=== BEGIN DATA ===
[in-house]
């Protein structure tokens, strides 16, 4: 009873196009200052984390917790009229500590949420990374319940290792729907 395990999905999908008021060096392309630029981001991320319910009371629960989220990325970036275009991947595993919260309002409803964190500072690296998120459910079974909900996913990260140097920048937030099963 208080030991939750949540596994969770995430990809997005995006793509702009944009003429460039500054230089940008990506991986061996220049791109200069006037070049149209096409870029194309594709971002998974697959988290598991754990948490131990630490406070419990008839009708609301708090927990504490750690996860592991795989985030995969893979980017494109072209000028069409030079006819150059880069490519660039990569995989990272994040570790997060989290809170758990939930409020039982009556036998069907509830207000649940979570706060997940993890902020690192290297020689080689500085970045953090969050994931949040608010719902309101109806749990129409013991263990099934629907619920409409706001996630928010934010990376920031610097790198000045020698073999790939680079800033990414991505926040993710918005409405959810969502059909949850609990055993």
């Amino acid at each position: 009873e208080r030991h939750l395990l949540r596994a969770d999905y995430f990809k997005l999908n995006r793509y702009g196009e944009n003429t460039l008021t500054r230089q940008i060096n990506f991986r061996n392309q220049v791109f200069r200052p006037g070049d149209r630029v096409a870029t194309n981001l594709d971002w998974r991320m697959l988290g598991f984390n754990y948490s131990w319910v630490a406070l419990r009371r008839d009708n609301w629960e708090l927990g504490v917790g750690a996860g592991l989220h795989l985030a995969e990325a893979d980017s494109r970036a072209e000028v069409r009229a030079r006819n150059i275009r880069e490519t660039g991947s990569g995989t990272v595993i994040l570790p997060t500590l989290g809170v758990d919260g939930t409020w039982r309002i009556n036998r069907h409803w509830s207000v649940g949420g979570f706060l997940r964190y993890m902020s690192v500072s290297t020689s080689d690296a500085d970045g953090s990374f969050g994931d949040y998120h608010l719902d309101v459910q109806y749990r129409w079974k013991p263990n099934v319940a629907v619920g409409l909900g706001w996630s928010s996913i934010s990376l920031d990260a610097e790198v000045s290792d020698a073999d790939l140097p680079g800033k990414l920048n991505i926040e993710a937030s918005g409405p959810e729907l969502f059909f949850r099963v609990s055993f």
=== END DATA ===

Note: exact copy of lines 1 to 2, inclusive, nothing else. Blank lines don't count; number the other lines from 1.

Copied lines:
[in-house]
């Protein structure tokens, strides 16, 4: 009873196009200052984390917790009229500590949420990374319940290792729907 395990999905999908008021060096392309630029981001991320319910009371629960989220990325970036275009991947595993919260309002409803964190500072690296998120459910079974909900996913990260140097920048937030099963 208080030991939750949540596994969770995430990809997005995006793509702009944009003429460039500054230089940008990506991986061996220049791109200069006037070049149209096409870029194309594709971002998974697959988290598991754990948490131990630490406070419990008839009708609301708090927990504490750690996860592991795989985030995969893979980017494109072209000028069409030079006819150059880069490519660039990569995989990272994040570790997060989290809170758990939930409020039982009556036998069907509830207000649940979570706060997940993890902020690192290297020689080689500085970045953090969050994931949040608010719902309101109806749990129409013991263990099934629907619920409409706001996630928010934010990376920031610097790198000045020698073999790939680079800033990414991505926040993710918005409405959810969502059909949850609990055993």